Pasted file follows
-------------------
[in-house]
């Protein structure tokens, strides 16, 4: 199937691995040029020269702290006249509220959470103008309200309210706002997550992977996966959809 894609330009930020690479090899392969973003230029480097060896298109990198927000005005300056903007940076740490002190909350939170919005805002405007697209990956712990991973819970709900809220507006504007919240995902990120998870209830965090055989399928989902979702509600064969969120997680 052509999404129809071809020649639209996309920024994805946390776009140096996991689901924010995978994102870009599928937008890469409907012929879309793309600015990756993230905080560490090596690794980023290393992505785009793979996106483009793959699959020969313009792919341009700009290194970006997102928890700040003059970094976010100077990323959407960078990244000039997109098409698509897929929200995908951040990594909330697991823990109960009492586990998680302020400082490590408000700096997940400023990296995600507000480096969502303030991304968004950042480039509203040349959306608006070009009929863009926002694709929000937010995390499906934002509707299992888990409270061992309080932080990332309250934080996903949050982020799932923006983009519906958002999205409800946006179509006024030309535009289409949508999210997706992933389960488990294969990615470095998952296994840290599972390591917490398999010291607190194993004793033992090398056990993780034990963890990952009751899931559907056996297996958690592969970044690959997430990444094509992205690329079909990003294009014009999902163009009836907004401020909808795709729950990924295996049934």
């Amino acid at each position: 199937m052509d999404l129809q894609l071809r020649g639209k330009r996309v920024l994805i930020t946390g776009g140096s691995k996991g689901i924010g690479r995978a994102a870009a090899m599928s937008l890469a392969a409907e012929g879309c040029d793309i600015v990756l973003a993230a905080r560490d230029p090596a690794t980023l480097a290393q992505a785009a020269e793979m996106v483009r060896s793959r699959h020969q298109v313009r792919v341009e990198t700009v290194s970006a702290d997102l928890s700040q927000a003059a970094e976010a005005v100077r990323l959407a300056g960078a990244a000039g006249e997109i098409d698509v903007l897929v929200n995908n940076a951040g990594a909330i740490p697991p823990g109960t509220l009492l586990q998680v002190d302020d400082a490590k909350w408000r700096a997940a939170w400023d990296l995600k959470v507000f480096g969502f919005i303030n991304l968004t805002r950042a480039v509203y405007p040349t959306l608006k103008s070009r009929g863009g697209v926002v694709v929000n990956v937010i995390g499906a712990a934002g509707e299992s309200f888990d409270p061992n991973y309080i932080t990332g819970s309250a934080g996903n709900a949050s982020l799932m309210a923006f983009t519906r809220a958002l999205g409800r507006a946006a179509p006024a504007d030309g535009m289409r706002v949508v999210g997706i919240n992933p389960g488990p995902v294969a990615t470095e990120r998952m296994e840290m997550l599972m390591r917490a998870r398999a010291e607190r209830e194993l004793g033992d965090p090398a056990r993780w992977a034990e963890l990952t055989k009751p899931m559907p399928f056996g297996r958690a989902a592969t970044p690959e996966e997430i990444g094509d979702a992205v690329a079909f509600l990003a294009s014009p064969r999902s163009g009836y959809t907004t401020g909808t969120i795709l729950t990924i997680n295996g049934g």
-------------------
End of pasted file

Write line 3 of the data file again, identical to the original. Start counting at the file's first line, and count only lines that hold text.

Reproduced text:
């Amino acid at each position: 199937m052509d999404l129809q894609l071809r020649g639209k330009r996309v920024l994805i930020t946390g776009g140096s691995k996991g689901i924010g690479r995978a994102a870009a090899m599928s937008l890469a392969a409907e012929g879309c040029d793309i600015v990756l973003a993230a905080r560490d230029p090596a690794t980023l480097a290393q992505a785009a020269e793979m996106v483009r060896s793959r699959h020969q298109v313009r792919v341009e990198t700009v290194s970006a702290d997102l928890s700040q927000a003059a970094e976010a005005v100077r990323l959407a300056g960078a990244a000039g006249e997109i098409d698509v903007l897929v929200n995908n940076a951040g990594a909330i740490p697991p823990g109960t509220l009492l586990q998680v002190d302020d400082a490590k909350w408000r700096a997940a939170w400023d990296l995600k959470v507000f480096g969502f919005i303030n991304l968004t805002r950042a480039v509203y405007p040349t959306l608006k103008s070009r009929g863009g697209v926002v694709v929000n990956v937010i995390g499906a712990a934002g509707e299992s309200f888990d409270p061992n991973y309080i932080t990332g819970s309250a934080g996903n709900a949050s982020l799932m309210a923006f983009t519906r809220a958002l999205g409800r507006a946006a179509p006024a504007d030309g535009m289409r706002v949508v999210g997706i919240n992933p389960g488990p995902v294969a990615t470095e990120r998952m296994e840290m997550l599972m390591r917490a998870r398999a010291e607190r209830e194993l004793g033992d965090p090398a056990r993780w992977a034990e963890l990952t055989k009751p899931m559907p399928f056996g297996r958690a989902a592969t970044p690959e996966e997430i990444g094509d979702a992205v690329a079909f509600l990003a294009s014009p064969r999902s163009g009836y959809t907004t401020g909808t969120i795709l729950t990924i997680n295996g049934g």